One of the greatest shows to ever grace the airwaves has officially ended its run. Breaking Bad, which grew from cult show to ratings juggernaut, has just concluded its final season with a finale that might be the most satisfying of all time. In what might be the greatest final season in television history, we got to feel good about Walter White one more time.
The show starts with Walt going after the Schwartzes, the people with whom he founded Gray Matter. Last week Walt heard them destroy his legacy, dismissing his contributions to their success (which he never shared in) on national television. It was the moment that spurred him to leave New Hampshire.
His purpose is simple: he wants them to give the $10 million or so he has left to his kids. He can’t do it directly, of course, and coming from them it’d seem charitable. They’re billionaires, of course, and they just gave money to fight drug abuse. So charity towards blameless victims makes sense; Walt uses their guilt to make things right. Considering they sold out his legacy not too much earlier … it’s only proper in a way.
His use of Skinny Pete and Badger is pretty ingenious. His story of professional hitmen sounded good, good enough to fool the Schwartzes, but that’s not Heisenberg. He’s always being clever and using those two is a clever move. They also would know where the new meth is coming from, thus their involvement makes an insane amount of sense. And then we catch up with the flash forward from earlier this season as Walt meets up with Todd and Lydia during their usual meet up at the café.
Walt’s game is an interesting one. He wants to show Todd and Lydia his new technique for making meth, as one of their base ingredients is drying up, and is offering it for $1 million. She isn’t game for it but Todd is because Todd is a little gullible like that.
Walt stops in at Skylar’s, for a final goodbye. He’s been spotted in town and everyone is looking for him. He’s on a quest to make things right, it seems, and give her the location of Hank & Gomie’s bodies in the desert. He sees his kids one last time, as well, though Flynn from afar.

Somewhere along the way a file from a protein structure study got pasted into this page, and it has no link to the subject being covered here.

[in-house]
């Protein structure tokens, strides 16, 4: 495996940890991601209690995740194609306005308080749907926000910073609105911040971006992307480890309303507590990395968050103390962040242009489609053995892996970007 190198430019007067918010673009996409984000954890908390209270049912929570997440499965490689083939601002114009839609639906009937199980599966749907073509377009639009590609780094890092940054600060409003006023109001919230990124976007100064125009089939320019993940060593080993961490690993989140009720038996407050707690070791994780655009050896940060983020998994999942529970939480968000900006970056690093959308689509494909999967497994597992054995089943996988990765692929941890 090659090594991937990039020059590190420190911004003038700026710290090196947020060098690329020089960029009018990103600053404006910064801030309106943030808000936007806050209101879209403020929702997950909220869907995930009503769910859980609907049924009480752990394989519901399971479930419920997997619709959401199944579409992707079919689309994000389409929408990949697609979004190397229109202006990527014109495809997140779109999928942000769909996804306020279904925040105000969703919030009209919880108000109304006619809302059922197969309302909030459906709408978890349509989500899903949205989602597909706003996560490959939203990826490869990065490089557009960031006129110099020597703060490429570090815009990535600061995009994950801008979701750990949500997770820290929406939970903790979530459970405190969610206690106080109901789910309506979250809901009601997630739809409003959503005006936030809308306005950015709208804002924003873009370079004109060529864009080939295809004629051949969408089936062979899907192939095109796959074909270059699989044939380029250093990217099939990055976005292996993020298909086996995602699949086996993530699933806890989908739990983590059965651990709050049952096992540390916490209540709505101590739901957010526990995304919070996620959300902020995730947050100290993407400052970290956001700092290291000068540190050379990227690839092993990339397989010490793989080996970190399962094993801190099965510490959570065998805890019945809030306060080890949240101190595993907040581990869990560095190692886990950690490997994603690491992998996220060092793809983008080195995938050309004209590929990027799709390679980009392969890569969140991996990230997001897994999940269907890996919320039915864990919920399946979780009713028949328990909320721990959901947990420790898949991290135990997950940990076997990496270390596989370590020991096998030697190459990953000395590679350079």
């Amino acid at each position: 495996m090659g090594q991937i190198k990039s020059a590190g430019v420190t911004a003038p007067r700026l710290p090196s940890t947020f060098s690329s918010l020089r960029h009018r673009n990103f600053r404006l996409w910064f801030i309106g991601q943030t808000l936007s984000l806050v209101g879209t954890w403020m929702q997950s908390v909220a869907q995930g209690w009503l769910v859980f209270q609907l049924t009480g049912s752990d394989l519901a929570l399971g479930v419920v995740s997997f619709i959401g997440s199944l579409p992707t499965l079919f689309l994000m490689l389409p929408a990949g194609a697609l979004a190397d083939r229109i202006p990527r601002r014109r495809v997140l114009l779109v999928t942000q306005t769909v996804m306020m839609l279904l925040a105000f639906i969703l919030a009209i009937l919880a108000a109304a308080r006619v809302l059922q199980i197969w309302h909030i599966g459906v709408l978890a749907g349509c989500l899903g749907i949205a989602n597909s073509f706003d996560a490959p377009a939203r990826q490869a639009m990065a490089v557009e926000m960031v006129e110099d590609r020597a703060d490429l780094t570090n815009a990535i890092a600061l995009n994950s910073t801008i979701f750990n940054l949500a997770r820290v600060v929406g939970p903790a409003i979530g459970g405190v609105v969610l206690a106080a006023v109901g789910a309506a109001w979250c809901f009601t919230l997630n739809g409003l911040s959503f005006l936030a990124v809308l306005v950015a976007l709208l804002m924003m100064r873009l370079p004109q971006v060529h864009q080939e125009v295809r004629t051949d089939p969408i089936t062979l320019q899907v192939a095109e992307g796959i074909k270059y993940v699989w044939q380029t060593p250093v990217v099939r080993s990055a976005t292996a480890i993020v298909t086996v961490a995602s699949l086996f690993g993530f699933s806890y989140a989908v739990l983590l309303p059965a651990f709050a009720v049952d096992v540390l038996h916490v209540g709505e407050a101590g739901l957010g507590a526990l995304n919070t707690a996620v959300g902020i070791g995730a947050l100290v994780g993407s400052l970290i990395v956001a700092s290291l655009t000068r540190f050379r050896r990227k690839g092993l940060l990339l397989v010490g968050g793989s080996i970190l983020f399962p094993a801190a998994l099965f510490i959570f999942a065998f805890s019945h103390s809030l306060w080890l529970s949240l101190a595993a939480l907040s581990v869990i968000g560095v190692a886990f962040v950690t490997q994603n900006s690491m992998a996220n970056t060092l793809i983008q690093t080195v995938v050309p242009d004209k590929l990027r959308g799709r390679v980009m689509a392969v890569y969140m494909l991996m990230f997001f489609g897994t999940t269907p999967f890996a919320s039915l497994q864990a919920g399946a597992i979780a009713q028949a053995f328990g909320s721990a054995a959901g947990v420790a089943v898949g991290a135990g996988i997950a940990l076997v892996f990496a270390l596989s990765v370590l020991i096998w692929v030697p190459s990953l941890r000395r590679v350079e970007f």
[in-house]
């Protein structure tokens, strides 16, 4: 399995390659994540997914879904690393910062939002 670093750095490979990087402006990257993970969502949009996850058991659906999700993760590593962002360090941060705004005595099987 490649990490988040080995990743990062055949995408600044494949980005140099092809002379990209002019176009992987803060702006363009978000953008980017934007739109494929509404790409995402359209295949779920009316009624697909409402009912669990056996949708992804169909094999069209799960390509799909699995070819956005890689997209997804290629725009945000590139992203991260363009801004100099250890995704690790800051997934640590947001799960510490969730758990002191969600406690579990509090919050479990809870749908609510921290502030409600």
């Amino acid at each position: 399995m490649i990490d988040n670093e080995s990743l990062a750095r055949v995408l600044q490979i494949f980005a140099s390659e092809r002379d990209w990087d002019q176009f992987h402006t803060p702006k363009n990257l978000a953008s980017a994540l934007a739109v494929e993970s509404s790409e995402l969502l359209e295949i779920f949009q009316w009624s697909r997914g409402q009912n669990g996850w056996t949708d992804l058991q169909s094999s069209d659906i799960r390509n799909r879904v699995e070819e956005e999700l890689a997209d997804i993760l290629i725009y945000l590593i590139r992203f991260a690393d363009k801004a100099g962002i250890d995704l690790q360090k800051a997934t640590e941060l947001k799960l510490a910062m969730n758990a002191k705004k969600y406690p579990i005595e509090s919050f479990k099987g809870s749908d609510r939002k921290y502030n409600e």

Walt has crafted that M-60 from earlier into some sort of killing device he’s crafted with his car lock. Jack wants to kill him and brings in Jesse, who Walt had accused him of partnering up with. One death machine later and the Neo-Nazis are all dead, Jesse saved by Walt’s craziness. Todd’s still alive … until Jesse gets some rightful vengeance. Uncle Jack gets it, too, by Walt’s hand. Walt asks for Jesse to kill him, since he’s wounded, but Jesse can’t.
Walt also slipped Lydia some Ricin, as she was the one who ordered Todd and the gang to finish them.
We finish with the cops coming to get Walt after everything is all said and done. He’s down on the floor, probably dead, as SWAT comes in to clean up the mess. PLUS YOU HAVE THE SHEER AWESOMENESS OF AN M-60 OUT OF A TRUNK KILLING NEO-NAZIs … for all the goofy things that Breaking Bad did over the years, that was the best. You kept waiting for that aspect to come true … and then it does in amazing fashion.
One of the things about this season, for me at least, has been a number. 10%. Almost every episode ended with about 10% more than what it had to do. The first episode could’ve ended with just the garage confrontation, for example, but we got the extra 10% of story to really push it.
We didn’t just get the finale. We got Walt admitting that deep down inside he loved being a drug pusher. That for all this talk of family he wanted to do it for himself; he broke bad … and he loved it. And while he certainly is going to hell, if hell exists, he went out of this world on his terms.
He managed to set up his family with the little money that remained, gave Jesse one final kindness and lead poisoning to all those who deserved it. Todd was strangled to death and the look of delight on Jesse’s face was amazing. Credit Aaron Paul for a nuanced performance. All season long it was him having everything ripped away from him. Now … now he gets a measure of revenge and freedom from it all.
We didn’t just get a conclusion tonight … we got it plus another 10%. Breaking Bad, a couple of weeks after Dexter shat the bad, performed the first television mic drop in some time.